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Combined pharmacological, mutational and cell biology approaches indicate that p53-dependent caspase 3 activation triggered by cellular prion is dependent on its endocytosis.

Sunyach C., Checler F.

We have previously established that cellular prion PrP(c) elicited p53-dependent caspase 3 activation in various transfected cells and primary cultured neurons. Although we showed that PrP(c) modulates p53 expression at both transcriptional and post-transcriptional levels, it remained unclear as to whether cellular prion signals at the membrane to trigger intracellular messages or if prion proapoptotic activity necessitated its translocation into the cytoplasm. Here, we compare the processing and cell death-related functions of PrP(c) with those of a mutated PrP(c) protein (N-3F4 MoPrP(c)) in which three basic N-terminal residues responsible for PrP(c) internalization had been mutated. As expected, N-3F4 MoPrP(c) remains exclusively located at the membrane, whereas PrP(c) partitions between membrane-associated and intracellular compartments, but both, proteins undergo constitutive and protein kinase C-regulated disintegrin-mediated proteolysis, leading to N1 fragment production. Unlike PrP(c), N-3F4 MoPrP(c) expression does not induce caspase 3 activation after stimulation by staurosporine and was inert on p53 expression and promoter transactivation in both human cells and TSM1 mouse neurons. Interestingly, PrP(c)-induced caspase 3 activation was closely linked to its endocytosis. This phenotype was enhanced by proteasomal inhibition and prevented by sucrose treatment. Accordingly, immunohistochemical analysis showed that protection towards degradation increased intracellular PrP(c)-like immunoreactivity, while sucrose treatments fully abolished PrP(c) intracellular expression and co-localization with transferrin. Altogether, we, establish here, using combined biochemical, mutational and cell biology approaches, that the caspase 3 activation associated with cellular prion is closely related to its ability to undergo endocytosis. This is, to our knowledge, the first direct description of an endocytosis-dependent PrP(c)-associated function.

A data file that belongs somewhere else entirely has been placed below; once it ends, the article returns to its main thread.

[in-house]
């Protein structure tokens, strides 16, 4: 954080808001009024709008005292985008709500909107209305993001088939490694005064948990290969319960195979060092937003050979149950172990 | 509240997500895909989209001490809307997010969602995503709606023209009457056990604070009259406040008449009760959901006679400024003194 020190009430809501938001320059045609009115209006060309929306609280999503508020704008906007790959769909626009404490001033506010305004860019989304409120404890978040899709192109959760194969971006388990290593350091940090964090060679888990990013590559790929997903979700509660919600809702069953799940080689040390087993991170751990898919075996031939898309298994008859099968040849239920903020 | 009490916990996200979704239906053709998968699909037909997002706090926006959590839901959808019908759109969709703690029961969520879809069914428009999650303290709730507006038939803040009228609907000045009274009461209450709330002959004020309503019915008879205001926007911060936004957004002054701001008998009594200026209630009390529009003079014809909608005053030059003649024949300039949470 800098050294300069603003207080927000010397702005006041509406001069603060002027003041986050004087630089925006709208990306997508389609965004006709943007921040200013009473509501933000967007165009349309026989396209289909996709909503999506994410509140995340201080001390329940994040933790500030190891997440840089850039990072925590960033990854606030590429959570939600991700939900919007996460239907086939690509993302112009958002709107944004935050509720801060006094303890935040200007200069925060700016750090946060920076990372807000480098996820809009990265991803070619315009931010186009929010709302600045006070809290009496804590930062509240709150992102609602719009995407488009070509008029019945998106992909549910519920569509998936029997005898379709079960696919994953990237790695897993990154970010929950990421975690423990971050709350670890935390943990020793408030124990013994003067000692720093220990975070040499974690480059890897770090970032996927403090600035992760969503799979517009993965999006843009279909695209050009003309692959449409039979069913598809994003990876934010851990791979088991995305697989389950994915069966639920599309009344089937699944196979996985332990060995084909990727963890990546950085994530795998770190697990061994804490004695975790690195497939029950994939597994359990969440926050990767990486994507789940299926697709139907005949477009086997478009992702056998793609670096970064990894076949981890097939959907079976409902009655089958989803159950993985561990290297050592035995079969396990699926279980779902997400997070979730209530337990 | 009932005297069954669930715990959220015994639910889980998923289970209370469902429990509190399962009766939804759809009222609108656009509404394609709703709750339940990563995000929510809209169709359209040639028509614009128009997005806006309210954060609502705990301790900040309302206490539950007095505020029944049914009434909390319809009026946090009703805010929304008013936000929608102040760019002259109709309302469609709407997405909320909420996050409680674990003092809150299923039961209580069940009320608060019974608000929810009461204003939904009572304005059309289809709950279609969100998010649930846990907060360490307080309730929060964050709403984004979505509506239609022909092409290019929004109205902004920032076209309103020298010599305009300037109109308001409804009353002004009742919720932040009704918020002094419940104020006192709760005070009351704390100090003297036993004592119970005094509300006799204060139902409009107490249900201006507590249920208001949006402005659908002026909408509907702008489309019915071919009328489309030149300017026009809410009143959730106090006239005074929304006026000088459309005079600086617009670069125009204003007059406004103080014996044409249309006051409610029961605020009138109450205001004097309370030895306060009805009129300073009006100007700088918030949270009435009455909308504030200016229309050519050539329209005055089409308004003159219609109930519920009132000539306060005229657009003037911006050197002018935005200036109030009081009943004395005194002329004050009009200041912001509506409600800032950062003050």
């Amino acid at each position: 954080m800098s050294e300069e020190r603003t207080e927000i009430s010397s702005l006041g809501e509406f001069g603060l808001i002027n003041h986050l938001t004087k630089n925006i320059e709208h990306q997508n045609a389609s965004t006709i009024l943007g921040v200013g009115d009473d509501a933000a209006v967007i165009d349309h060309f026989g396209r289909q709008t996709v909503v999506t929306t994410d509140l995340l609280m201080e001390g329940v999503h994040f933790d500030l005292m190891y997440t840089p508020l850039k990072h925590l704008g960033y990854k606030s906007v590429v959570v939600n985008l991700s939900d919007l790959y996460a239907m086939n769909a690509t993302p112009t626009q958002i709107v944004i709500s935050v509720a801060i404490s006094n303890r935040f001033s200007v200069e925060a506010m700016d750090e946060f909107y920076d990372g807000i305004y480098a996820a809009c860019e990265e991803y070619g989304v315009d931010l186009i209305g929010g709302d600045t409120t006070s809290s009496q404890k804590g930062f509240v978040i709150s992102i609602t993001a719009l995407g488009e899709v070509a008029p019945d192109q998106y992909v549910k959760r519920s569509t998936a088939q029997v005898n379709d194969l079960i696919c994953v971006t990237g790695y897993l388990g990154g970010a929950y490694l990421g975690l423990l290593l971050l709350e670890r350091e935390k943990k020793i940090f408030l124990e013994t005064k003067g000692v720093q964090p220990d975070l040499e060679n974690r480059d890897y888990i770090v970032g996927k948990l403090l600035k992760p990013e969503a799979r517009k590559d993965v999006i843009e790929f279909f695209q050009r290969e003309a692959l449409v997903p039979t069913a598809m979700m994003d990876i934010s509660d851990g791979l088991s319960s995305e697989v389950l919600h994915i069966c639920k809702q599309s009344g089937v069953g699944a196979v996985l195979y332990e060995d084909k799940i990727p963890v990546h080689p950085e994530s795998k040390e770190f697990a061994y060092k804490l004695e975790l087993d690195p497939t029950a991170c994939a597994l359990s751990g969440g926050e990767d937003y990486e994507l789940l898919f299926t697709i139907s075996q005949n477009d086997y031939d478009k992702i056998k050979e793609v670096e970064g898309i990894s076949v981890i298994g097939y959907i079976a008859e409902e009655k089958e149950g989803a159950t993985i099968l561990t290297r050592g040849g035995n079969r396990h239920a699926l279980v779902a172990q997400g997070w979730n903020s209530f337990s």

J. Neurochem. 92:1399-1407(2005) [PubMed] [Europe PMC]

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